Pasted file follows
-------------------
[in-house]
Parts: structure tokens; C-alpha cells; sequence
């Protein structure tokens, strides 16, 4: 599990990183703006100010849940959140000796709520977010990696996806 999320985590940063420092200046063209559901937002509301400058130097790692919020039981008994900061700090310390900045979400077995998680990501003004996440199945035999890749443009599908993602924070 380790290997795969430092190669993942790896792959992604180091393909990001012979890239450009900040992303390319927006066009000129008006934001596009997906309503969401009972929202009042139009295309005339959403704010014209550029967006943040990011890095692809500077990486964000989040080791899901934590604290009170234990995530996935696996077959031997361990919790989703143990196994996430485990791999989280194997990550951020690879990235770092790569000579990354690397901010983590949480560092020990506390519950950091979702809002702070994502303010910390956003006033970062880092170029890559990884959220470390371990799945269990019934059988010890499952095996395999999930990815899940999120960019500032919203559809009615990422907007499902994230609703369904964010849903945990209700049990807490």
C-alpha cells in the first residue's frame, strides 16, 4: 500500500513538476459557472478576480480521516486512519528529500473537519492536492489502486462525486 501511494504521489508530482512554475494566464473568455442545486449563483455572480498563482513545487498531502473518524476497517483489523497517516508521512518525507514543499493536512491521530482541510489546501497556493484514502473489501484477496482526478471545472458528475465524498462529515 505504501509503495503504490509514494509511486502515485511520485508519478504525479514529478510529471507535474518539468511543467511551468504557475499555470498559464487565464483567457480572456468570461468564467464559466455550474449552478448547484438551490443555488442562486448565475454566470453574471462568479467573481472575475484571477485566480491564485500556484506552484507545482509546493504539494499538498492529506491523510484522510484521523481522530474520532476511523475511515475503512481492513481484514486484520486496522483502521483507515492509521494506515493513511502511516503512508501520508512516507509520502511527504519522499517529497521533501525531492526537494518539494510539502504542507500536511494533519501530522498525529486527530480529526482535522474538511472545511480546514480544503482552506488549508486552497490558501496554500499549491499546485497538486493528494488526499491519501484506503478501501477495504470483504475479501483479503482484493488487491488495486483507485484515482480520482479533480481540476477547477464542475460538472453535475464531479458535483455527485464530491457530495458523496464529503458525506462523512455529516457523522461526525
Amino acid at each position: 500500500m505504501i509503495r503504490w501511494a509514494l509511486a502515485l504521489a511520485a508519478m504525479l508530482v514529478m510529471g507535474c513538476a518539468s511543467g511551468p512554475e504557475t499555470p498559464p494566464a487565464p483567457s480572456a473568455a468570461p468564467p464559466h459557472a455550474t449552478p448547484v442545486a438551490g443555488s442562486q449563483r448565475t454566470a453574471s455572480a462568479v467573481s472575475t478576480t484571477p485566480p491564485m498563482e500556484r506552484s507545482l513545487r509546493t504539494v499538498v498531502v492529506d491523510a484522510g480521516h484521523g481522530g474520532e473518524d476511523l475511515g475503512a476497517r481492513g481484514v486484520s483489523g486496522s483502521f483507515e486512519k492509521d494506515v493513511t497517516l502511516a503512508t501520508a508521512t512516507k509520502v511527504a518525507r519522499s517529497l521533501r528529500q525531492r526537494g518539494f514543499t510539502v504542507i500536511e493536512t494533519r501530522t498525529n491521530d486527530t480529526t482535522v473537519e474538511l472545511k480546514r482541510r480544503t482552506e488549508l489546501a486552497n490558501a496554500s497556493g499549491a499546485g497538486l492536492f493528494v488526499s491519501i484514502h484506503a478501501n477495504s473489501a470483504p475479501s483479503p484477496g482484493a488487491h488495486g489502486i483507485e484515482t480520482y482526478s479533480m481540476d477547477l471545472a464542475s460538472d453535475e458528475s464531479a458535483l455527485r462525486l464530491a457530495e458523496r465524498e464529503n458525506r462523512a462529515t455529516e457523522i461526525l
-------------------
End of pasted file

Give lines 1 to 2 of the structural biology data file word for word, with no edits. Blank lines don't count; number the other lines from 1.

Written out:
[in-house]
Parts: structure tokens; C-alpha cells; sequence